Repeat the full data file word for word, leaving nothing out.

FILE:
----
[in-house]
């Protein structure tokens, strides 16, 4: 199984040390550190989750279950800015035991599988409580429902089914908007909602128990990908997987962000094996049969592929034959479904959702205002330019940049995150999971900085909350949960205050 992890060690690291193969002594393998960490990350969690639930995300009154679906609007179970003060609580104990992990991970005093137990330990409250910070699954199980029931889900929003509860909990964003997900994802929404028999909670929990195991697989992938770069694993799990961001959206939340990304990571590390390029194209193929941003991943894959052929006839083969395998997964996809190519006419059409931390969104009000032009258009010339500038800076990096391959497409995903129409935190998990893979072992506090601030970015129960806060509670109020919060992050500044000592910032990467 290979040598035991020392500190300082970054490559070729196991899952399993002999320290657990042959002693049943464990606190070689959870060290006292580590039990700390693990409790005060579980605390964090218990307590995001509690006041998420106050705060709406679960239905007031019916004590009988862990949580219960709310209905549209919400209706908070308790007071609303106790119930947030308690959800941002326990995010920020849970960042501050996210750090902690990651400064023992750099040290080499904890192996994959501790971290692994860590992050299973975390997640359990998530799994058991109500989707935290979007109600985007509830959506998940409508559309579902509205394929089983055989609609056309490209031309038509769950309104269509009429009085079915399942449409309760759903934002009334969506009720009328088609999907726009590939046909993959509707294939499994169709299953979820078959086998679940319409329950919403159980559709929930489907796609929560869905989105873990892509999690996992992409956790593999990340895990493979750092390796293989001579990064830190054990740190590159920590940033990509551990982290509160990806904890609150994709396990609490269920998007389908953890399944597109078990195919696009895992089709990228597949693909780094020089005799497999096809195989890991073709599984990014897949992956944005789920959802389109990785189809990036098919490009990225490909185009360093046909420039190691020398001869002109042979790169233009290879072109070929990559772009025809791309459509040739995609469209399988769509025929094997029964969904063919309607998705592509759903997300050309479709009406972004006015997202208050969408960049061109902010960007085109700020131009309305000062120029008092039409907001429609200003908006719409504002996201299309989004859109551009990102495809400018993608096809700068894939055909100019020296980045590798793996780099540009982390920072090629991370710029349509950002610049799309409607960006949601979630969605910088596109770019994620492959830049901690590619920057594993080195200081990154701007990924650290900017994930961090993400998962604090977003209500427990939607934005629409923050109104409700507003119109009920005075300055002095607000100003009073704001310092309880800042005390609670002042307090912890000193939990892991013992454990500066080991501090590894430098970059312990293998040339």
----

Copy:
[in-house]
């Protein structure tokens, strides 16, 4: 199984040390550190989750279950800015035991599988409580429902089914908007909602128990990908997987962000094996049969592929034959479904959702205002330019940049995150999971900085909350949960205050 992890060690690291193969002594393998960490990350969690639930995300009154679906609007179970003060609580104990992990991970005093137990330990409250910070699954199980029931889900929003509860909990964003997900994802929404028999909670929990195991697989992938770069694993799990961001959206939340990304990571590390390029194209193929941003991943894959052929006839083969395998997964996809190519006419059409931390969104009000032009258009010339500038800076990096391959497409995903129409935190998990893979072992506090601030970015129960806060509670109020919060992050500044000592910032990467 290979040598035991020392500190300082970054490559070729196991899952399993002999320290657990042959002693049943464990606190070689959870060290006292580590039990700390693990409790005060579980605390964090218990307590995001509690006041998420106050705060709406679960239905007031019916004590009988862990949580219960709310209905549209919400209706908070308790007071609303106790119930947030308690959800941002326990995010920020849970960042501050996210750090902690990651400064023992750099040290080499904890192996994959501790971290692994860590992050299973975390997640359990998530799994058991109500989707935290979007109600985007509830959506998940409508559309579902509205394929089983055989609609056309490209031309038509769950309104269509009429009085079915399942449409309760759903934002009334969506009720009328088609999907726009590939046909993959509707294939499994169709299953979820078959086998679940319409329950919403159980559709929930489907796609929560869905989105873990892509999690996992992409956790593999990340895990493979750092390796293989001579990064830190054990740190590159920590940033990509551990982290509160990806904890609150994709396990609490269920998007389908953890399944597109078990195919696009895992089709990228597949693909780094020089005799497999096809195989890991073709599984990014897949992956944005789920959802389109990785189809990036098919490009990225490909185009360093046909420039190691020398001869002109042979790169233009290879072109070929990559772009025809791309459509040739995609469209399988769509025929094997029964969904063919309607998705592509759903997300050309479709009406972004006015997202208050969408960049061109902010960007085109700020131009309305000062120029008092039409907001429609200003908006719409504002996201299309989004859109551009990102495809400018993608096809700068894939055909100019020296980045590798793996780099540009982390920072090629991370710029349509950002610049799309409607960006949601979630969605910088596109770019994620492959830049901690590619920057594993080195200081990154701007990924650290900017994930961090993400998962604090977003209500427990939607934005629409923050109104409700507003119109009920005075300055002095607000100003009073704001310092309880800042005390609670002042307090912890000193939990892991013992454990500066080991501090590894430098970059312990293998040339």